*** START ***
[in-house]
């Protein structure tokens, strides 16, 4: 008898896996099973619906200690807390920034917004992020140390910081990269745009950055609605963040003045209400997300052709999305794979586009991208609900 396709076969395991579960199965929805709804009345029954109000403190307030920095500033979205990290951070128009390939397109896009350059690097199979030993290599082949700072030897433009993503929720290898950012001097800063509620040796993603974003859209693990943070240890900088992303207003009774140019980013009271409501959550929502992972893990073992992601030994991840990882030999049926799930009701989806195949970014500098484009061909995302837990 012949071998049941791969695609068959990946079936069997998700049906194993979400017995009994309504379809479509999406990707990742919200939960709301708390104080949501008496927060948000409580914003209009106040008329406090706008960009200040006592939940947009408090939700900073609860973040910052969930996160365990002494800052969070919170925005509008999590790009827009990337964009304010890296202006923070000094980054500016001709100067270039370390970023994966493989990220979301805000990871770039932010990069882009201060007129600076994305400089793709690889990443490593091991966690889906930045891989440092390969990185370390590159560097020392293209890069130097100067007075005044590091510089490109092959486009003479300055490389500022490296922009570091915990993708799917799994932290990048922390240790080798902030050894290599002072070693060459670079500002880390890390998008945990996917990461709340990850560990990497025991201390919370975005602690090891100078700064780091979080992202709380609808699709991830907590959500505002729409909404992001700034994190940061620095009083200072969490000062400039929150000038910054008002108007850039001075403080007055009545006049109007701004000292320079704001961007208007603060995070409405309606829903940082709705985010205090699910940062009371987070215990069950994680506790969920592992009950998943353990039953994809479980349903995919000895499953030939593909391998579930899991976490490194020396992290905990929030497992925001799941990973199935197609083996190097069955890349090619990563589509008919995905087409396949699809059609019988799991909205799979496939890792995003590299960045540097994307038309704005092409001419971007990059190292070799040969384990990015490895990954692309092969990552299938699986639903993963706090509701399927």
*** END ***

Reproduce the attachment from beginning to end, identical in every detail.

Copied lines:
[in-house]
């Protein structure tokens, strides 16, 4: 008898896996099973619906200690807390920034917004992020140390910081990269745009950055609605963040003045209400997300052709999305794979586009991208609900 396709076969395991579960199965929805709804009345029954109000403190307030920095500033979205990290951070128009390939397109896009350059690097199979030993290599082949700072030897433009993503929720290898950012001097800063509620040796993603974003859209693990943070240890900088992303207003009774140019980013009271409501959550929502992972893990073992992601030994991840990882030999049926799930009701989806195949970014500098484009061909995302837990 012949071998049941791969695609068959990946079936069997998700049906194993979400017995009994309504379809479509999406990707990742919200939960709301708390104080949501008496927060948000409580914003209009106040008329406090706008960009200040006592939940947009408090939700900073609860973040910052969930996160365990002494800052969070919170925005509008999590790009827009990337964009304010890296202006923070000094980054500016001709100067270039370390970023994966493989990220979301805000990871770039932010990069882009201060007129600076994305400089793709690889990443490593091991966690889906930045891989440092390969990185370390590159560097020392293209890069130097100067007075005044590091510089490109092959486009003479300055490389500022490296922009570091915990993708799917799994932290990048922390240790080798902030050894290599002072070693060459670079500002880390890390998008945990996917990461709340990850560990990497025991201390919370975005602690090891100078700064780091979080992202709380609808699709991830907590959500505002729409909404992001700034994190940061620095009083200072969490000062400039929150000038910054008002108007850039001075403080007055009545006049109007701004000292320079704001961007208007603060995070409405309606829903940082709705985010205090699910940062009371987070215990069950994680506790969920592992009950998943353990039953994809479980349903995919000895499953030939593909391998579930899991976490490194020396992290905990929030497992925001799941990973199935197609083996190097069955890349090619990563589509008919995905087409396949699809059609019988799991909205799979496939890792995003590299960045540097994307038309704005092409001419971007990059190292070799040969384990990015490895990954692309092969990552299938699986639903993963706090509701399927």